A third study — using a program developed by GitHub, which is owned by Microsoft — evaluated the impact of generative A.I. specifically on software developers. In a trial run by GitHub’s researchers, developers given an entry-level task and encouraged to use the program, called Copilot, completed their task 55 percent faster than those who did the assignment manually.

Those productivity gains are unlike almost any observed since the widespread adoption of the personal computer.

“It does seem to be doing something fundamentally different,” said David Autor, another M.I.T. economist, who advises Ms. Zhang and Mr. Noy. “Before, computers were powerful, but they simply and robotically did what people programmed them to do.” Generative artificial intelligence, on the other hand, is “adaptive, it learns and is capable of flexible problem solving.”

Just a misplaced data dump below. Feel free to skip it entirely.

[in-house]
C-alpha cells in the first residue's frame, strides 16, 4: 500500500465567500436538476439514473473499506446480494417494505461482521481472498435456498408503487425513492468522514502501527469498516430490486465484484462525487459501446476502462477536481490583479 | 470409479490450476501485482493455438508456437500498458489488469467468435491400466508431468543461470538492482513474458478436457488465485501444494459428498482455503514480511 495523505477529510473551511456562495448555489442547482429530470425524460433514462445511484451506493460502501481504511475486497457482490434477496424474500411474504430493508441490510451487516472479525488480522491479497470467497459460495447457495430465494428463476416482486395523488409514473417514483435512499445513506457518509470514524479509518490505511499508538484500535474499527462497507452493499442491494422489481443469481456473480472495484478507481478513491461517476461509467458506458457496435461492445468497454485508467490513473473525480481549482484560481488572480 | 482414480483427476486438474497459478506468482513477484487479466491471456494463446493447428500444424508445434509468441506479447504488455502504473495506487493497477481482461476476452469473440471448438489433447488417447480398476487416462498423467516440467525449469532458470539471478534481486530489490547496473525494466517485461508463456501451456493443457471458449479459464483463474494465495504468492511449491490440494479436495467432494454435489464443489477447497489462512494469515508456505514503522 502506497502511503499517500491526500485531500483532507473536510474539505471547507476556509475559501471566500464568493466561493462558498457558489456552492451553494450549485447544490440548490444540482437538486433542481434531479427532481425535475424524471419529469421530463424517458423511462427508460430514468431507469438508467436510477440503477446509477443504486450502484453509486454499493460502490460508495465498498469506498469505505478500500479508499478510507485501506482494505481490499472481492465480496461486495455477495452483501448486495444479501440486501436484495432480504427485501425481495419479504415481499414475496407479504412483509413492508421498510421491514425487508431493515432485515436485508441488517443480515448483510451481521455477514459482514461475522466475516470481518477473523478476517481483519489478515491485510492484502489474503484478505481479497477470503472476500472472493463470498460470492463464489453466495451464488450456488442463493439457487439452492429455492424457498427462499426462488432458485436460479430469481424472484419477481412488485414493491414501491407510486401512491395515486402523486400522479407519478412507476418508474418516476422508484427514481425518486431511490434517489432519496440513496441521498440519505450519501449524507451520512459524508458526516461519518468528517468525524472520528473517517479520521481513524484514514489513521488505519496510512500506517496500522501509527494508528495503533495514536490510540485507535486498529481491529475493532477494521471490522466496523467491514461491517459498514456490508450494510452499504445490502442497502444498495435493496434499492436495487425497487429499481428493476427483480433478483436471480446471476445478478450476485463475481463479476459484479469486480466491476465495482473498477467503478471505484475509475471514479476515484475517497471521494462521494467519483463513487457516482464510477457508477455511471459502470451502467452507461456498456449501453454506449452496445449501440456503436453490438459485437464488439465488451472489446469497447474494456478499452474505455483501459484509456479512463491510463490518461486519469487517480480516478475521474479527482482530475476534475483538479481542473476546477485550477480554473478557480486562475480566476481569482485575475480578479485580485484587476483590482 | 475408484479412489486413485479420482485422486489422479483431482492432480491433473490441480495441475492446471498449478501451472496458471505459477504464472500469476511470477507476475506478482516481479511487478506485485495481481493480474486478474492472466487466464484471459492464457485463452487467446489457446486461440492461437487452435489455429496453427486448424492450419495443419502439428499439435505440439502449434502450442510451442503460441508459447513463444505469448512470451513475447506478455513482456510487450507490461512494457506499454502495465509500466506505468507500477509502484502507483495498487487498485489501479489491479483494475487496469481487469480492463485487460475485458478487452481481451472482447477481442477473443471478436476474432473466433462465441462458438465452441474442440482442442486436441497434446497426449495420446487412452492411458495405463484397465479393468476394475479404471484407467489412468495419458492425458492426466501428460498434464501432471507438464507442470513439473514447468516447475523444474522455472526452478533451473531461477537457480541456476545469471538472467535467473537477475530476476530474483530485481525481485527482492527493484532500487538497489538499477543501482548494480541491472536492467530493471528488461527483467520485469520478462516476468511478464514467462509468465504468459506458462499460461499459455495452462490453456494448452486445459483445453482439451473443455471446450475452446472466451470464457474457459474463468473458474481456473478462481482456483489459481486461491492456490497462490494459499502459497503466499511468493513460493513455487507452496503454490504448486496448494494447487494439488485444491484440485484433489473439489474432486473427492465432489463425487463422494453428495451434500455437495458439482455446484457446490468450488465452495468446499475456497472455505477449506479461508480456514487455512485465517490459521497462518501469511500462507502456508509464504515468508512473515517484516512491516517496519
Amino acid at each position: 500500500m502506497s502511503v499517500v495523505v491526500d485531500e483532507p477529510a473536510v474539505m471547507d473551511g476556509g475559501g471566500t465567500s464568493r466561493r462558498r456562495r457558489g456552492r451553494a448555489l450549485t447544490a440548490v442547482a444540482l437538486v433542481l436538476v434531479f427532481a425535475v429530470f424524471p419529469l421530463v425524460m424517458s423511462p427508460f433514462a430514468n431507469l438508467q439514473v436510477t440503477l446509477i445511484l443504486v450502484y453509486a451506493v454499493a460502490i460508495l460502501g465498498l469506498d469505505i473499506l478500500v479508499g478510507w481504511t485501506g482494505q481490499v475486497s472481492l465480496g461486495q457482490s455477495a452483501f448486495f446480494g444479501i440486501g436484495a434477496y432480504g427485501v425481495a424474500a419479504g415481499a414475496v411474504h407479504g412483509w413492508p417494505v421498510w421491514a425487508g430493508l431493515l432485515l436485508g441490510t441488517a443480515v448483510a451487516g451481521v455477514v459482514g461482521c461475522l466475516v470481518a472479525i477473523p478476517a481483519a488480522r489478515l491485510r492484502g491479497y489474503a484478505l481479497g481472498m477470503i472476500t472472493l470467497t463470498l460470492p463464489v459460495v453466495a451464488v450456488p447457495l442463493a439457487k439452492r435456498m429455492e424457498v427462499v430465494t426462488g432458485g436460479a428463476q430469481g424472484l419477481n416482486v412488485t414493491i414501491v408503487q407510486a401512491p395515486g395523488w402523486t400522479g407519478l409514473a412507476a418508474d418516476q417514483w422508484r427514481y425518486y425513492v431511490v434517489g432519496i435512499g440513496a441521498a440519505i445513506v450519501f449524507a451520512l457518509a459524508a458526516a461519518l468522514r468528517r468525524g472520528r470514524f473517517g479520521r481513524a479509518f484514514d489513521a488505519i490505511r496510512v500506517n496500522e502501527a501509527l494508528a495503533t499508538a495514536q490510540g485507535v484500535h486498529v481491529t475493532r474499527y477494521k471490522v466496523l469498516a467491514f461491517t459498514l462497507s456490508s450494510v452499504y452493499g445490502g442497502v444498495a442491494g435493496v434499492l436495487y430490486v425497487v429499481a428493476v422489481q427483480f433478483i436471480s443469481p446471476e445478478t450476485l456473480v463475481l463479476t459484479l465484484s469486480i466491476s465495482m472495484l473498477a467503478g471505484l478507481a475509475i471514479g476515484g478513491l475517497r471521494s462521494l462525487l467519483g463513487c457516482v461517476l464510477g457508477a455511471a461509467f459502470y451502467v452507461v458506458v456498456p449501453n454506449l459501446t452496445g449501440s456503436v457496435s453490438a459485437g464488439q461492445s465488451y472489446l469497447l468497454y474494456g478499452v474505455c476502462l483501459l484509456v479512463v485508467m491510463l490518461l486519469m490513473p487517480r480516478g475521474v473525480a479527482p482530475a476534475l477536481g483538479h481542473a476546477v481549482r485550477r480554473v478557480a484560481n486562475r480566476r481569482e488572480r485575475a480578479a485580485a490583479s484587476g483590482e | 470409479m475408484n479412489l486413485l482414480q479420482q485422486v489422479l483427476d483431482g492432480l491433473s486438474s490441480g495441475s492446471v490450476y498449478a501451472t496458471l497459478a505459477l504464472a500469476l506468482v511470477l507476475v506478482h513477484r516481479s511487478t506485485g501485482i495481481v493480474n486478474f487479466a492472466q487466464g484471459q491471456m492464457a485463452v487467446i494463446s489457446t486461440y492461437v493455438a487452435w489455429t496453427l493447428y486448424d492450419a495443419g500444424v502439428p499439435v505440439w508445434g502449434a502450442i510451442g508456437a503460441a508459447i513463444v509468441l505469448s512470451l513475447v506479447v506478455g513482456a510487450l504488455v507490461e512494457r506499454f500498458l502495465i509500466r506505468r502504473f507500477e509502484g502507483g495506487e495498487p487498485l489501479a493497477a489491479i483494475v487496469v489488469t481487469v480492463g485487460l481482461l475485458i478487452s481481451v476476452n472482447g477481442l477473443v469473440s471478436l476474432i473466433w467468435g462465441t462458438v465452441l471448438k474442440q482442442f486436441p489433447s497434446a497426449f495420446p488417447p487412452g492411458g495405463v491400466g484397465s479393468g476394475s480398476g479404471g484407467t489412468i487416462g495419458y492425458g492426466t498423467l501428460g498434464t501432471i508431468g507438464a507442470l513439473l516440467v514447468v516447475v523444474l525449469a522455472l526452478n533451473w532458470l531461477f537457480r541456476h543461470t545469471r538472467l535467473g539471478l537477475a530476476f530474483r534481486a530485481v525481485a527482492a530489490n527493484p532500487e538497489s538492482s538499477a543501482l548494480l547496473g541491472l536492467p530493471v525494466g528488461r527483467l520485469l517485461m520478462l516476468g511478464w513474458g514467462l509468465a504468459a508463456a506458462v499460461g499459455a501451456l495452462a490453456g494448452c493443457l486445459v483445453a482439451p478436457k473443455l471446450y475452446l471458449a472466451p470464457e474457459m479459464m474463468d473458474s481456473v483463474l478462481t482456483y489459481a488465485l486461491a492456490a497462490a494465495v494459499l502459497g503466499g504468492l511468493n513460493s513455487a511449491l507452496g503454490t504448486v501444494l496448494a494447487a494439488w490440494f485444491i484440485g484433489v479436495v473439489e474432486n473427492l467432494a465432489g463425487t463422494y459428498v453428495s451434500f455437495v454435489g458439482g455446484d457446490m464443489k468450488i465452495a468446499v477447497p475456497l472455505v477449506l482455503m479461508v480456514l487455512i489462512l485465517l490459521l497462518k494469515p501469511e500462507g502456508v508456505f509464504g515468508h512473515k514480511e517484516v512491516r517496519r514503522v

That’s very apparent to Peter Dolkens, a software developer for a company that primarily makes online tools for the sports industry. He has been integrating ChatGPT into his work for tasks like summarizing chunks of code to aid colleagues who may pick up the project after him, and proposing solutions to problems that have him stumped. If the answer isn’t perfect, he’ll ask ChatGPT to refine it, or try something different.

“It’s the equivalent of a very well-read intern,” Mr. Dolkens, who is in London, said. “They might not have the experience to know how to apply it, but they know all the words, they’ve read all the books and they’re able to get part of the way there.”

There’s another takeaway from the initial research: ChatGPT and Copilot elevated the least experienced workers the most. If true, more generally, that could mitigate the inequality-widening effects of artificial intelligence.